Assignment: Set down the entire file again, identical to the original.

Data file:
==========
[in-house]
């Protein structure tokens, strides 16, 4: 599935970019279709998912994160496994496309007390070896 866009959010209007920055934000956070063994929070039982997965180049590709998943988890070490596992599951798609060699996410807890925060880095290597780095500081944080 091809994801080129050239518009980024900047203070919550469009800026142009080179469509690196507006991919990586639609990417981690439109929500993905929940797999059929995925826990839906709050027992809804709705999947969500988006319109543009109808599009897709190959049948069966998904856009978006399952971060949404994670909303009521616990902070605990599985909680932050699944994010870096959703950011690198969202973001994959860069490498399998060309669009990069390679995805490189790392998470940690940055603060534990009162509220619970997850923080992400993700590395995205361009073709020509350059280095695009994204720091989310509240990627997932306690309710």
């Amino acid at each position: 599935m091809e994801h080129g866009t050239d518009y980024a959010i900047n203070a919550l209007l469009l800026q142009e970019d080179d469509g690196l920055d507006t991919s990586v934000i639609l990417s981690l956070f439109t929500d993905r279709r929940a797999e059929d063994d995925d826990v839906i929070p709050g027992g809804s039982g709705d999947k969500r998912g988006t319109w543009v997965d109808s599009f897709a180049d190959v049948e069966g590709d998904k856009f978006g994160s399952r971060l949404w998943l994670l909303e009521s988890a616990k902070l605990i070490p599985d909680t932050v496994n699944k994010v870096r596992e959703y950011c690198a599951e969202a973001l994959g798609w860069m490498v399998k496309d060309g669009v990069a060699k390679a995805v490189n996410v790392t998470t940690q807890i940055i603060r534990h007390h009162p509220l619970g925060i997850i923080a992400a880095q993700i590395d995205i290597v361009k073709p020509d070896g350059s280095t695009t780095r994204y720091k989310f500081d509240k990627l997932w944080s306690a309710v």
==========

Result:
[in-house]
């Protein structure tokens, strides 16, 4: 599935970019279709998912994160496994496309007390070896 866009959010209007920055934000956070063994929070039982997965180049590709998943988890070490596992599951798609060699996410807890925060880095290597780095500081944080 091809994801080129050239518009980024900047203070919550469009800026142009080179469509690196507006991919990586639609990417981690439109929500993905929940797999059929995925826990839906709050027992809804709705999947969500988006319109543009109808599009897709190959049948069966998904856009978006399952971060949404994670909303009521616990902070605990599985909680932050699944994010870096959703950011690198969202973001994959860069490498399998060309669009990069390679995805490189790392998470940690940055603060534990009162509220619970997850923080992400993700590395995205361009073709020509350059280095695009994204720091989310509240990627997932306690309710």
């Amino acid at each position: 599935m091809e994801h080129g866009t050239d518009y980024a959010i900047n203070a919550l209007l469009l800026q142009e970019d080179d469509g690196l920055d507006t991919s990586v934000i639609l990417s981690l956070f439109t929500d993905r279709r929940a797999e059929d063994d995925d826990v839906i929070p709050g027992g809804s039982g709705d999947k969500r998912g988006t319109w543009v997965d109808s599009f897709a180049d190959v049948e069966g590709d998904k856009f978006g994160s399952r971060l949404w998943l994670l909303e009521s988890a616990k902070l605990i070490p599985d909680t932050v496994n699944k994010v870096r596992e959703y950011c690198a599951e969202a973001l994959g798609w860069m490498v399998k496309d060309g669009v990069a060699k390679a995805v490189n996410v790392t998470t940690q807890i940055i603060r534990h007390h009162p509220l619970g925060i997850i923080a992400a880095q993700i590395d995205i290597v361009k073709p020509d070896g350059s280095t695009t780095r994204y720091k989310f500081d509240k990627l997932w944080s306690a309710v």